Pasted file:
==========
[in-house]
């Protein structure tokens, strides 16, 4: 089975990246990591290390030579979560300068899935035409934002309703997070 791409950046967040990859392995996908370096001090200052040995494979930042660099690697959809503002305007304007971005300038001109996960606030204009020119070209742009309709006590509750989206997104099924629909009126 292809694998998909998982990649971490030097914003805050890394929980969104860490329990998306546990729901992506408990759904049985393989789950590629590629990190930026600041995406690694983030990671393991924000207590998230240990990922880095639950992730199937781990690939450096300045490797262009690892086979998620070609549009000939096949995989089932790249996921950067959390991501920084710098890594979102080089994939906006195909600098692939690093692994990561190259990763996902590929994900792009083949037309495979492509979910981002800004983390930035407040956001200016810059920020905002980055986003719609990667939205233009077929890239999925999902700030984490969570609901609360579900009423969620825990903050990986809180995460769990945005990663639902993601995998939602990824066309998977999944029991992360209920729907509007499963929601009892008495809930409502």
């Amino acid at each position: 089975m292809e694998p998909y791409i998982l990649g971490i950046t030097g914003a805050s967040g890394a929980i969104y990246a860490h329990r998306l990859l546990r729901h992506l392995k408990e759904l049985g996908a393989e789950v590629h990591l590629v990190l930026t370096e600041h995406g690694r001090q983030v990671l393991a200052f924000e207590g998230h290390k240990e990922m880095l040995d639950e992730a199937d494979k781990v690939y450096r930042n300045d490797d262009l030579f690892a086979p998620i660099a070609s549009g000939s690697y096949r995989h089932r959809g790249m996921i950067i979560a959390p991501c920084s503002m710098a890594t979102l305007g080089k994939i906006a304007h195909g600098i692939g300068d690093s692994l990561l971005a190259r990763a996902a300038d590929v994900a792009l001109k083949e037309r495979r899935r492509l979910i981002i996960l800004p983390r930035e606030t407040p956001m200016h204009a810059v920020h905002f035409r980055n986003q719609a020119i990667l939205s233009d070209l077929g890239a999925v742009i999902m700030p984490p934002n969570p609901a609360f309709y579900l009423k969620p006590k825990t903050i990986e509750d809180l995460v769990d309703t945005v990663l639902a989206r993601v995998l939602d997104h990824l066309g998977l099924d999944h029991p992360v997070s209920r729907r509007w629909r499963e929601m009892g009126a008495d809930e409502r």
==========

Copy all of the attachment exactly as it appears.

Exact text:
[in-house]
């Protein structure tokens, strides 16, 4: 089975990246990591290390030579979560300068899935035409934002309703997070 791409950046967040990859392995996908370096001090200052040995494979930042660099690697959809503002305007304007971005300038001109996960606030204009020119070209742009309709006590509750989206997104099924629909009126 292809694998998909998982990649971490030097914003805050890394929980969104860490329990998306546990729901992506408990759904049985393989789950590629590629990190930026600041995406690694983030990671393991924000207590998230240990990922880095639950992730199937781990690939450096300045490797262009690892086979998620070609549009000939096949995989089932790249996921950067959390991501920084710098890594979102080089994939906006195909600098692939690093692994990561190259990763996902590929994900792009083949037309495979492509979910981002800004983390930035407040956001200016810059920020905002980055986003719609990667939205233009077929890239999925999902700030984490969570609901609360579900009423969620825990903050990986809180995460769990945005990663639902993601995998939602990824066309998977999944029991992360209920729907509007499963929601009892008495809930409502």
């Amino acid at each position: 089975m292809e694998p998909y791409i998982l990649g971490i950046t030097g914003a805050s967040g890394a929980i969104y990246a860490h329990r998306l990859l546990r729901h992506l392995k408990e759904l049985g996908a393989e789950v590629h990591l590629v990190l930026t370096e600041h995406g690694r001090q983030v990671l393991a200052f924000e207590g998230h290390k240990e990922m880095l040995d639950e992730a199937d494979k781990v690939y450096r930042n300045d490797d262009l030579f690892a086979p998620i660099a070609s549009g000939s690697y096949r995989h089932r959809g790249m996921i950067i979560a959390p991501c920084s503002m710098a890594t979102l305007g080089k994939i906006a304007h195909g600098i692939g300068d690093s692994l990561l971005a190259r990763a996902a300038d590929v994900a792009l001109k083949e037309r495979r899935r492509l979910i981002i996960l800004p983390r930035e606030t407040p956001m200016h204009a810059v920020h905002f035409r980055n986003q719609a020119i990667l939205s233009d070209l077929g890239a999925v742009i999902m700030p984490p934002n969570p609901a609360f309709y579900l009423k969620p006590k825990t903050i990986e509750d809180l995460v769990d309703t945005v990663l639902a989206r993601v995998l939602d997104h990824l066309g998977l099924d999944h029991p992360v997070s209920r729907r509007w629909r499963e929601m009892g009126a008495d809930e409502r």